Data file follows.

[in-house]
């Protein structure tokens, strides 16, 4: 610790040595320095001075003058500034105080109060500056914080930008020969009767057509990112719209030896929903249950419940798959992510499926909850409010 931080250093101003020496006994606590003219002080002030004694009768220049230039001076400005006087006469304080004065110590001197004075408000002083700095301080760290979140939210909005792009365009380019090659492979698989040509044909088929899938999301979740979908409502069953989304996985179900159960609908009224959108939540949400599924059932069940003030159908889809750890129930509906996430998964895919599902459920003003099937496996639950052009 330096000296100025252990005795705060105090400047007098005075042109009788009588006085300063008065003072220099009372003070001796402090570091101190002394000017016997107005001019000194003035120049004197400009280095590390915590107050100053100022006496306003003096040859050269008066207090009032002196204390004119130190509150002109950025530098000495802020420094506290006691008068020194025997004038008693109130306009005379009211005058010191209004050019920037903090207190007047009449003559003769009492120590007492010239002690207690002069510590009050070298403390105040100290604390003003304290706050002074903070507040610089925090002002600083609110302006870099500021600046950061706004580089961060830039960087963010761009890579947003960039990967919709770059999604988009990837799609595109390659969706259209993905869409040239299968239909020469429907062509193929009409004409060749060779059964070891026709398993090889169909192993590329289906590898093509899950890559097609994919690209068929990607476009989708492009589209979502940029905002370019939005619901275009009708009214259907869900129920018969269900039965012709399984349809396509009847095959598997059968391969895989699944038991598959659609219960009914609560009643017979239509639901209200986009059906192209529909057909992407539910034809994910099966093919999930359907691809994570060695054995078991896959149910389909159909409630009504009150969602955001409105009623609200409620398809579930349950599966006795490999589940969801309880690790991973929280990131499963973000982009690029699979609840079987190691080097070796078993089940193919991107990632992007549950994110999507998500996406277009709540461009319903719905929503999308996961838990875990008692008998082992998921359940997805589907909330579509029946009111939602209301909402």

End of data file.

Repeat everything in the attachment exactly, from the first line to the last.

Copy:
[in-house]
């Protein structure tokens, strides 16, 4: 610790040595320095001075003058500034105080109060500056914080930008020969009767057509990112719209030896929903249950419940798959992510499926909850409010 931080250093101003020496006994606590003219002080002030004694009768220049230039001076400005006087006469304080004065110590001197004075408000002083700095301080760290979140939210909005792009365009380019090659492979698989040509044909088929899938999301979740979908409502069953989304996985179900159960609908009224959108939540949400599924059932069940003030159908889809750890129930509906996430998964895919599902459920003003099937496996639950052009 330096000296100025252990005795705060105090400047007098005075042109009788009588006085300063008065003072220099009372003070001796402090570091101190002394000017016997107005001019000194003035120049004197400009280095590390915590107050100053100022006496306003003096040859050269008066207090009032002196204390004119130190509150002109950025530098000495802020420094506290006691008068020194025997004038008693109130306009005379009211005058010191209004050019920037903090207190007047009449003559003769009492120590007492010239002690207690002069510590009050070298403390105040100290604390003003304290706050002074903070507040610089925090002002600083609110302006870099500021600046950061706004580089961060830039960087963010761009890579947003960039990967919709770059999604988009990837799609595109390659969706259209993905869409040239299968239909020469429907062509193929009409004409060749060779059964070891026709398993090889169909192993590329289906590898093509899950890559097609994919690209068929990607476009989708492009589209979502940029905002370019939005619901275009009708009214259907869900129920018969269900039965012709399984349809396509009847095959598997059968391969895989699944038991598959659609219960009914609560009643017979239509639901209200986009059906192209529909057909992407539910034809994910099966093919999930359907691809994570060695054995078991896959149910389909159909409630009504009150969602955001409105009623609200409620398809579930349950599966006795490999589940969801309880690790991973929280990131499963973000982009690029699979609840079987190691080097070796078993089940193919991107990632992007549950994110999507998500996406277009709540461009319903719905929503999308996961838990875990008692008998082992998921359940997805589907909330579509029946009111939602209301909402």